establishments.12SLECC was not an unorganized establishment when it voluntarily recognized SMSLEC
as its exclusive bargaining representative on 20 July 2001. CLUP-SLECC and its Affiliates Workers Union
filed a petition for certification election on 27 February 2001 and this petition remained pending as of 20
July 2001. Thus, SLECCs voluntary recognition of SMSLEC on 20 July 2001, the subsequent
negotiations and resulting registration of a CBA executed by SLECC and SMSLEC are void and cannot
bar CLUP-SLECCWAs present petition for certification election.

Employers Participation in a Petition for Certification Election


We find it strange that the employer itself, SLECC, filed a motion to oppose CLUP-SLECCWAs petition
for certification election. In petitions for certification election, the employer is a mere bystander and
cannot oppose the petition or appeal the Med-Arbiters decision. The exception to this rule, which
happens when the employer is requested to bargain collectively, is not present in the case before
us.13
WHEREFORE, we DENY the petition. We AFFIRM the Decision promulgated on 14 August 2003 as well
as the Resolution promulgated on 24 February 2004 of the Court of Appeals in CA-G.R. SP No. 77015.
SO ORDERED.
ANTONIO T. CARPIO
--------------------------------------------98. Samahang Manggagawa v Samma Corp

Republic of the Philippines


SUPREME COURT
Manila
FIRST DIVISION
G.R. No. 167141

March 13, 2009

SAMAHAN NG MGA MANGGAGAWA SA SAMMA-LAKAS SA INDUSTRIYA NG KAPATIRANG


HALIGI NG ALYANSA (SAMMA-LIKHA), Petitioner,
vs.
SAMMA CORPORATION, Respondent.

DECISION
This is a petition for review on certiorari1 of the August 31, 2004 decision2 and February 15, 2005
resolution3 of the Court of Appeals (CA) in CA-G.R. SP No. 77156.
Petitioner Samahan ng mga Manggagawa sa Samma Lakas sa Industriya ng Kapatirang Haligi ng
Alyansa (SAMMA-LIKHA) filed a petition for certification election on July 24, 2001 in the Department of
Labor and Employment (DOLE), Regional Office IV.4 It claimed that: (1) it was a local chapter of the
LIKHA Federation, a legitimate labor organization registered with the DOLE; (2) it sought to represent all
the rank-and-file employees of respondent Samma Corporation; (3) there was no other legitimate labor
organization representing these rank-and-file employees; (4) respondent was not a party to any collective
bargaining agreement and (5) no certification or consent election had been conducted within the employer
unit for the last 12 months prior to the filing of the petition.
Respondent moved for the dismissal of the petition arguing that (1) LIKHA Federation failed to establish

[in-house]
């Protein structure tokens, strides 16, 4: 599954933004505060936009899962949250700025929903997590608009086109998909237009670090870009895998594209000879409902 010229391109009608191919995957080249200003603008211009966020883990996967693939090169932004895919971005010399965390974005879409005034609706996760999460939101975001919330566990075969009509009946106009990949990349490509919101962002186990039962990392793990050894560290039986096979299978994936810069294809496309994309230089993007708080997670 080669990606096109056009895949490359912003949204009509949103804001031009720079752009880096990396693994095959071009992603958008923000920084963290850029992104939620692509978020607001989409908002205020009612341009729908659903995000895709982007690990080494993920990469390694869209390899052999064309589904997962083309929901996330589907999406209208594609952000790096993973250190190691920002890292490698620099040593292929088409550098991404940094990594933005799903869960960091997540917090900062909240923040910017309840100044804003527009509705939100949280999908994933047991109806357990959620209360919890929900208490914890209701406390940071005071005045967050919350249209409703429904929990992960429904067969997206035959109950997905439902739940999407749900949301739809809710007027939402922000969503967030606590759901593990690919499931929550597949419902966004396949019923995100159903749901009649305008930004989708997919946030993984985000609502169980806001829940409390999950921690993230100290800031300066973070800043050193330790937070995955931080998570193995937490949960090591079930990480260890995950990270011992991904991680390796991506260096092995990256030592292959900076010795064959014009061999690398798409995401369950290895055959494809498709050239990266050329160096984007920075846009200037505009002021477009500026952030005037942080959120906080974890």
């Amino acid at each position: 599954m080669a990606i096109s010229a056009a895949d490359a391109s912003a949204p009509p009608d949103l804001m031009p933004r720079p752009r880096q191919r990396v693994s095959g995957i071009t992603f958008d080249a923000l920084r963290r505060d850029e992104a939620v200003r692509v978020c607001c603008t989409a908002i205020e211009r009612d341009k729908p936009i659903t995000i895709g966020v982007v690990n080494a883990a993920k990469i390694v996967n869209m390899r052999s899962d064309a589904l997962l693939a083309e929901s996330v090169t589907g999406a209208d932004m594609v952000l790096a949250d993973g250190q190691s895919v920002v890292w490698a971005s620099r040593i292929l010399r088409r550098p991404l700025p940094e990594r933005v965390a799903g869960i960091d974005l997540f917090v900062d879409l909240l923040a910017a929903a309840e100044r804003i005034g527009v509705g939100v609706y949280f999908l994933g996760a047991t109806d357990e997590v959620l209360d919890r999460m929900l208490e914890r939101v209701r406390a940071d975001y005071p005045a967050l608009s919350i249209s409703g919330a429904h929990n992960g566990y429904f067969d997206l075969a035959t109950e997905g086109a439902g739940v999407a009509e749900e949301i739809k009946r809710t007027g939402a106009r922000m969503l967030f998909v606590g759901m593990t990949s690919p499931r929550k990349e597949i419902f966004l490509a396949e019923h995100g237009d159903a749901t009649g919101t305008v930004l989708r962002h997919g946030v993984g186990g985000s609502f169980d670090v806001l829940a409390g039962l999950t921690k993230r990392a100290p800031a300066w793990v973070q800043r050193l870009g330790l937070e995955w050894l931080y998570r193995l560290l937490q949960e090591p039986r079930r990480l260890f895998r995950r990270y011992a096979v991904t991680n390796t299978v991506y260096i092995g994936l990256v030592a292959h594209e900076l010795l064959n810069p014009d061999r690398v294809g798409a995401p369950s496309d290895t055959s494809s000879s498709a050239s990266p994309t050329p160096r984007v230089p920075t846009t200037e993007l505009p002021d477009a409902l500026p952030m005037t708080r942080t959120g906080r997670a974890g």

its legal personality; (2) petitioner failed to prove its existence as a local chapter; (3) it failed to attach the
certificate of non-forum shopping and (4) it had a prohibited mixture of supervisory and rank-and-file
employees.5
In an order dated November 12, 2002, med-arbiter Arturo V. Cosuco ordered the dismissal of the
petition on the following grounds: (1) lack of legal personality for failure to attach the certificate of
registration purporting to show its legal personality; (2) prohibited mixture of rank-and-file and supervisory
employees and (3) failure to submit a certificate of non-forum shopping. 6
Petitioner moved for reconsideration on November 29, 2001. The Regional Director of DOLE Regional
Office IV forwarded the case to the Secretary of Labor. Meanwhile, on December 14, 2002, respondent
filed a petition for cancellation of petitioners union registration in the DOLE Regional Office IV.7
On January 17, 2003, Acting Secretary Manuel G. Imson, treating the motion for reconsideration as an
appeal, rendered a decision reversing the order of the med-arbiter. He ruled that the legal personality of a
union cannot be collaterally attacked but may only be questioned in an independent petition for
cancellation of registration. Thus, he directed the holding of a certification election among the rank-andfile employees of respondent, subject to the usual pre-election conference and inclusion-exclusion
proceedings.8
On January 23, 2003 or six days after the issuance of said decision, respondent filed its comment on the
motion for reconsideration of petitioner, asserting that the order of the med-arbiter could only be reviewed
by way of appeal and not by a motion for reconsideration pursuant to Department Order (D.O.) No. 9,
series of 1997.9
On February 6, 2003, respondent filed its motion for reconsideration of the January 17, 2003 decision. In
a resolution dated April 3, 2003, Secretary Patricia A. Sto. Tomas denied the motion. 10
Meanwhile, on April 14, 2003, Crispin D. Dannug, Jr., Officer-in-Charge/Regional Director of DOLE